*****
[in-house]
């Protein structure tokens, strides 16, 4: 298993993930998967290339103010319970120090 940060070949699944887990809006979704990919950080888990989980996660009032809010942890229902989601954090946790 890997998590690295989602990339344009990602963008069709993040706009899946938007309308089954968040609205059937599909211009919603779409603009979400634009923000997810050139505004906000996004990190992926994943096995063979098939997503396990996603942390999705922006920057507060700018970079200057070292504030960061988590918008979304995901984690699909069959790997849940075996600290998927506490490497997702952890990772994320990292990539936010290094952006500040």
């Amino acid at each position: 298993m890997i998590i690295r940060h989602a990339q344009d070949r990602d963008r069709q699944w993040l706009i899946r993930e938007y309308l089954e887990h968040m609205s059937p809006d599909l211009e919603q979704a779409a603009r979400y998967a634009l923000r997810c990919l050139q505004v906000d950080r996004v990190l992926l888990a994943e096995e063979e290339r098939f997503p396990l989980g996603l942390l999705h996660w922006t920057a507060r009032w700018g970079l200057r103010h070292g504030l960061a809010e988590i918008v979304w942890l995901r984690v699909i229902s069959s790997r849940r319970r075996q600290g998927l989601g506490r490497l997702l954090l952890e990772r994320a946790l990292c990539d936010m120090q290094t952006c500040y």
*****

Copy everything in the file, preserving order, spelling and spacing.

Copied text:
[in-house]
């Protein structure tokens, strides 16, 4: 298993993930998967290339103010319970120090 940060070949699944887990809006979704990919950080888990989980996660009032809010942890229902989601954090946790 890997998590690295989602990339344009990602963008069709993040706009899946938007309308089954968040609205059937599909211009919603779409603009979400634009923000997810050139505004906000996004990190992926994943096995063979098939997503396990996603942390999705922006920057507060700018970079200057070292504030960061988590918008979304995901984690699909069959790997849940075996600290998927506490490497997702952890990772994320990292990539936010290094952006500040």
């Amino acid at each position: 298993m890997i998590i690295r940060h989602a990339q344009d070949r990602d963008r069709q699944w993040l706009i899946r993930e938007y309308l089954e887990h968040m609205s059937p809006d599909l211009e919603q979704a779409a603009r979400y998967a634009l923000r997810c990919l050139q505004v906000d950080r996004v990190l992926l888990a994943e096995e063979e290339r098939f997503p396990l989980g996603l942390l999705h996660w922006t920057a507060r009032w700018g970079l200057r103010h070292g504030l960061a809010e988590i918008v979304w942890l995901r984690v699909i229902s069959s790997r849940r319970r075996q600290g998927l989601g506490r490497l997702l954090l952890e990772r994320a946790l990292c990539d936010m120090q290094t952006c500040y």